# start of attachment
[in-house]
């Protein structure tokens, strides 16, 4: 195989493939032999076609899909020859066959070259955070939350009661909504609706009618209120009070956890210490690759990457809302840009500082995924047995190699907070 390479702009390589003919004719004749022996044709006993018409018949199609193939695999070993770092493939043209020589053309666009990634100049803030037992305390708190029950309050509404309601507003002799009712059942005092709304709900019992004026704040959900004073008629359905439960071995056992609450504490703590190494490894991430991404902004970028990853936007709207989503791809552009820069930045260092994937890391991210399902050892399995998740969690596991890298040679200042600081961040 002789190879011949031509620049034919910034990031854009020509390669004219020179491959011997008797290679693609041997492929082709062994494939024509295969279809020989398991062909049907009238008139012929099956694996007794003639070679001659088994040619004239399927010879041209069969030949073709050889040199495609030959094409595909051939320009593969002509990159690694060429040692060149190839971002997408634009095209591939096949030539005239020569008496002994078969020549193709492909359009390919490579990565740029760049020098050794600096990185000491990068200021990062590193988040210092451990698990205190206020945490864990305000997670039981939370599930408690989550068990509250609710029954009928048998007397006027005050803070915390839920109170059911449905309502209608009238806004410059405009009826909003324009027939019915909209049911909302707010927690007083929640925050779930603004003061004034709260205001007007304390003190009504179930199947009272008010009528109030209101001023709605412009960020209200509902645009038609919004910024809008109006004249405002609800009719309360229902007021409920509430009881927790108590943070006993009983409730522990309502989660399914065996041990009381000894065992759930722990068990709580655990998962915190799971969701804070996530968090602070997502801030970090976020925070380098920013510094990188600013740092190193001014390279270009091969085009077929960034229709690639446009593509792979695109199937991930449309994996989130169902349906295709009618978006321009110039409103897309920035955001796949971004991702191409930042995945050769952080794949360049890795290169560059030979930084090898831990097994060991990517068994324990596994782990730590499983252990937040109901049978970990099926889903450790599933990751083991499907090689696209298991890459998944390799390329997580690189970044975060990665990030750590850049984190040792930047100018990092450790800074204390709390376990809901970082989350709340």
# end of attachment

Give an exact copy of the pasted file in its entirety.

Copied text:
[in-house]
């Protein structure tokens, strides 16, 4: 195989493939032999076609899909020859066959070259955070939350009661909504609706009618209120009070956890210490690759990457809302840009500082995924047995190699907070 390479702009390589003919004719004749022996044709006993018409018949199609193939695999070993770092493939043209020589053309666009990634100049803030037992305390708190029950309050509404309601507003002799009712059942005092709304709900019992004026704040959900004073008629359905439960071995056992609450504490703590190494490894991430991404902004970028990853936007709207989503791809552009820069930045260092994937890391991210399902050892399995998740969690596991890298040679200042600081961040 002789190879011949031509620049034919910034990031854009020509390669004219020179491959011997008797290679693609041997492929082709062994494939024509295969279809020989398991062909049907009238008139012929099956694996007794003639070679001659088994040619004239399927010879041209069969030949073709050889040199495609030959094409595909051939320009593969002509990159690694060429040692060149190839971002997408634009095209591939096949030539005239020569008496002994078969020549193709492909359009390919490579990565740029760049020098050794600096990185000491990068200021990062590193988040210092451990698990205190206020945490864990305000997670039981939370599930408690989550068990509250609710029954009928048998007397006027005050803070915390839920109170059911449905309502209608009238806004410059405009009826909003324009027939019915909209049911909302707010927690007083929640925050779930603004003061004034709260205001007007304390003190009504179930199947009272008010009528109030209101001023709605412009960020209200509902645009038609919004910024809008109006004249405002609800009719309360229902007021409920509430009881927790108590943070006993009983409730522990309502989660399914065996041990009381000894065992759930722990068990709580655990998962915190799971969701804070996530968090602070997502801030970090976020925070380098920013510094990188600013740092190193001014390279270009091969085009077929960034229709690639446009593509792979695109199937991930449309994996989130169902349906295709009618978006321009110039409103897309920035955001796949971004991702191409930042995945050769952080794949360049890795290169560059030979930084090898831990097994060991990517068994324990596994782990730590499983252990937040109901049978970990099926889903450790599933990751083991499907090689696209298991890459998944390799390329997580690189970044975060990665990030750590850049984190040792930047100018990092450790800074204390709390376990809901970082989350709340």